Figure 1: Workshop themes (T’s)
Examples of the research questions that could be tackled included but are not limited to:
- What are the ramifications of carbon-neutral pledges and initiatives on energy policies in the GCC countries?
- What is the fair burden that the GCC countries have to bear when moving towards carbon neutrality under international climate agreements?
- How will modern technological options affect the transition towards carbon-neutral energy systems in the GCC countries?
- What are the changes required in current energy systems in the GCC countries in order to move toward carbon-neutral economies?
- Is there any potential for developing carbon markets similar to the EU experience? If so, what are the opportunities and the challenges facing the GCC countries?
- What are the implications of carbon-neutral initiatives and pledges on GCC neighboring communities with poor access to electricity?
- Role of the private sector and big companies in the GCC (the likes of Saudi Basic Industries Corporation, Saudi Telecom, DP World, Emaar properties & Malls, Industries Qatar, Emirates Global Aluminum, Saudi Telecom Co, et.)
An additional aim of the workshop is to publish an edited book based on the individual papers presented. It is hoped that this volume will fill a gap in the relatively thin but growing literature available on Carbon Neutrality and its implication on Gulf’s economies and citizens.
On a separate but related note, all three previous GRM participations by the workshop directors have successfully resulted in the publication of edited volumes comprising the papers presented during each workshop. Those are listed below:
- Azar, E., Abdelraouf, M. (2017). “Sustainability in the Gulf: Challenges and Opportunities”. Routledge (Taylor & Francis), London, UK and New York, NY. ISBN: 978-1138040687.
- Samad, W. A., Azar, E. (2019). “Smart Cities in the Gulf: Current State, Opportunities, and Challenges”. Palgrave Macmillan (Springer Nature), Singapore. ISBN: 978-981-13-2011-8. DOI: 10.1007/978-981-13-2011-8.
- Azar, E., Haddad, A. (2021). “Artificial Intelligence in the Gulf: Challenges and Opportunities”. Palgrave Macmillan (Springer Nature), Singapore. ISBN:
978-981-16-0770-7. DOI: 10.1007/978-981-16-0771-4.
Contributions to Gulf Education, Research, Development, and Innovations
This workshop will provide a venue to discuss and debate the GCC’s stance regarding Carbon Neutrality. A collaborative effort is needed from various stakeholders for Gulf nations to converge towards a common vision and strategies towards Carbon Neutrality.
This workshop will enable and facilitate a multi-disciplinary discussion and exchange of knowledge, ideas, and insights. Another contribution of this workshop is to set a framework and engage students, government officials, and policymakers to pave the way towards a carbon-neutral future.
We encourage participants from various disciplines, including but not limited to: engineering, policy-making and governance, economics, social science, and data science. Applications and case studies from the Gulf region are highly encouraged. Researchers with Gulf region experience (both native and non-native) are also encouraged to apply. In addition, the workshop is also open to representatives of private companies, governments, NGOs, and think tanks. Papers are accepted from individuals, co-authors, and small group contributions depending on the topic and/or institution.
Potential topics for anticipated papers include, but are not limited to:
- Case studies of current Carbon Neutral initiatives in the Gulf
- Carbon Neutrality potential assessment by sector (e.g., finance, healthcare, infrastructure, governance, etc.)
- Barriers to effective Carbon Neutrality implementation
- Infrastructure and technology
- Social/behavioral, etc.
- Implications on neighboring countries
- Opportunities and solutions
- Energy storage
- Renewable energy modeling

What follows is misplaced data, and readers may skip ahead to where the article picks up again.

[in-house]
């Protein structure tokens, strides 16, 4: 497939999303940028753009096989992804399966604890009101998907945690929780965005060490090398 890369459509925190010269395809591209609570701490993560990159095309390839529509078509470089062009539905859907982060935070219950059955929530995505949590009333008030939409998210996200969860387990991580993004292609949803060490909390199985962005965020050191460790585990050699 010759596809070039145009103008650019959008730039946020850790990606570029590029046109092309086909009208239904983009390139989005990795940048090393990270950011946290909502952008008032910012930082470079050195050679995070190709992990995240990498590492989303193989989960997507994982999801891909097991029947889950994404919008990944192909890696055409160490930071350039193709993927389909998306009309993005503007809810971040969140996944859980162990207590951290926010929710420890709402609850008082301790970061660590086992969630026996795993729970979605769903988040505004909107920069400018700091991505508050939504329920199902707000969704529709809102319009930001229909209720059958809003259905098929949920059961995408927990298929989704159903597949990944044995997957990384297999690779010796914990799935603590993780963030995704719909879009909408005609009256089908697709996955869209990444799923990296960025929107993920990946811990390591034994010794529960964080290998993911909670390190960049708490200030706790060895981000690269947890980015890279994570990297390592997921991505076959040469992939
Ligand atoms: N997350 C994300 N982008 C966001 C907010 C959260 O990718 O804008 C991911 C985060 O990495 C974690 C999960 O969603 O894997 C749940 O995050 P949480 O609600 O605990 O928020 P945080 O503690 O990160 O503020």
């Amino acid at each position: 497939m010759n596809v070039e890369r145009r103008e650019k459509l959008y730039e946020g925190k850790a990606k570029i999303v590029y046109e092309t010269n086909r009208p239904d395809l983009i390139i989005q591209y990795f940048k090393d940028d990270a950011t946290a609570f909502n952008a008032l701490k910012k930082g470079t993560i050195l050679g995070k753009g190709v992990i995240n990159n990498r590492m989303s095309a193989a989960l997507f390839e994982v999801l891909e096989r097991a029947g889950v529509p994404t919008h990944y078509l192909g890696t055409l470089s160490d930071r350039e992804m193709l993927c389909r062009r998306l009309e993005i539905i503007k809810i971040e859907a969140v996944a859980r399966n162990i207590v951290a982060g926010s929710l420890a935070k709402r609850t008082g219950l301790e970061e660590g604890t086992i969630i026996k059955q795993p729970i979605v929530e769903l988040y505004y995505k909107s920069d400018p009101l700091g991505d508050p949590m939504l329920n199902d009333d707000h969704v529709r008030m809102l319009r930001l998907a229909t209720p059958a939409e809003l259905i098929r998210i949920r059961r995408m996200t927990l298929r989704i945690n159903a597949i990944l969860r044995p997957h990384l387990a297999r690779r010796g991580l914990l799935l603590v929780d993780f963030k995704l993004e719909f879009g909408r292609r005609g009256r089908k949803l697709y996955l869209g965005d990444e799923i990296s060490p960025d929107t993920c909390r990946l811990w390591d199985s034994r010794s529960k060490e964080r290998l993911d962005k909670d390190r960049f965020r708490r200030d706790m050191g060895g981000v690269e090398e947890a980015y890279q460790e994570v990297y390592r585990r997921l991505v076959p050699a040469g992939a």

- Life-cycle assessment
- Smart meters, buildings, and cities
- Knowledge-based economy
- Human capital development
- Resilient infrastructure
- Agents of change towards Carbon Neutrality
- Role of public institutions and governance
- Role of private sector
- Role of academia
- Role of citizens
Abraham, R. (2019). The risk is real: Global energy consumption up by 2.3%, experts blame it on tech & population. The Economic Times: https://economictimes.indiatimes.com/magazines/panache/the-risk-is-real-global-energyconsumption-up-by-2-3-experts-blame-it-on-tech-population/articleshow/72082671.cms?from¼mdr
Badran, A., Babonneau, F., Benlahrech, M., Haurie, A., Schenckery, M., and Vielle, M. (2021) “Economic assessment of the development of CO2 direct reduction technologies in long-term climate strategies of the Gulf countries”, Climatic Change, 165:64.
Badran, A., Babonneau, F., Benlahrech, M., Haurie, A., Schenckery, M., and Vielle, M. (2019). “How a Climate Agreement Creating an International Carbon Market Could Reduce Stranded Asset Risk in GCC Countries and Qatar in Particular”, IAEE Energy Forum, Fourth Quarter 2019.
Elsevier (2021). Pathways to Net Zero: The Impact of Clean Energy Research. Technical report. https://www.elsevier.com/connect/net-zero-report?utm_campaign=STMJ_155171_T OPA_TOPOTR&utm_medium=email&utm_acid=247092201&SIS_ID=&dgcid=STMJ
Glynn, J., Gargiulo, M., Chiodi, A., Deane, P., Rogan, F., & Gallachóir, B. Ó. (2019). Zero carbon energy system pathways for Ireland consistent with the Paris Agreement. Climate Policy, 19(1), 30–42. https://doi.org/ 10.1080/14693062.2018.1464893.
Hope, E., & Kuhn, A. (2018). Net zero by 2050: From whether to how – Zero emission pathways to the Europe we want. Climact. https://europeanclimate.org/content/uploads/2019/12/09-19-net-zero-by-2050-from-whether-to-how-executivesummary.pdf
International Renewable Energy Agency. (2020). Global renewables outlook. Energy transformation 2050. https://irena.org/publications/2020/Apr/GlobalRenewables-Outlook.
Levin, K., & Davis, C. (2019). What does “Net-Zero Emissions” mean? 6 Common Questions, Answered. World Resources Institute: https://www.wri.org/blog/2019/ 09/what-does-net-zero-emissions-mean-6-commonquestions-answered.
Matemilola, S., Elegbede, I. O., Kies, F., Yusuf, G. A., Yangni, G. N., & Garba, I. (2019). An analysis of the impacts of bioenergy development on food security in Nigeria: Challenges and prospects. Environmental and Climate Technologies, 23(1), 64–84. https://doi.org/ 10.2478/rtuect-2019-0005.
Selin, N. E. (2020). Carbon sequestration. Encyclopædia Britannica, Inc: https://www.britannica.com/technology/public-utility.
Zogopoulos, E. (2019). Decarbonisation: The challenges of the great transition. Energy industry review. https://energyindustryreview.com/environment/decarbonisation-thechallenges-of-the-great-transition/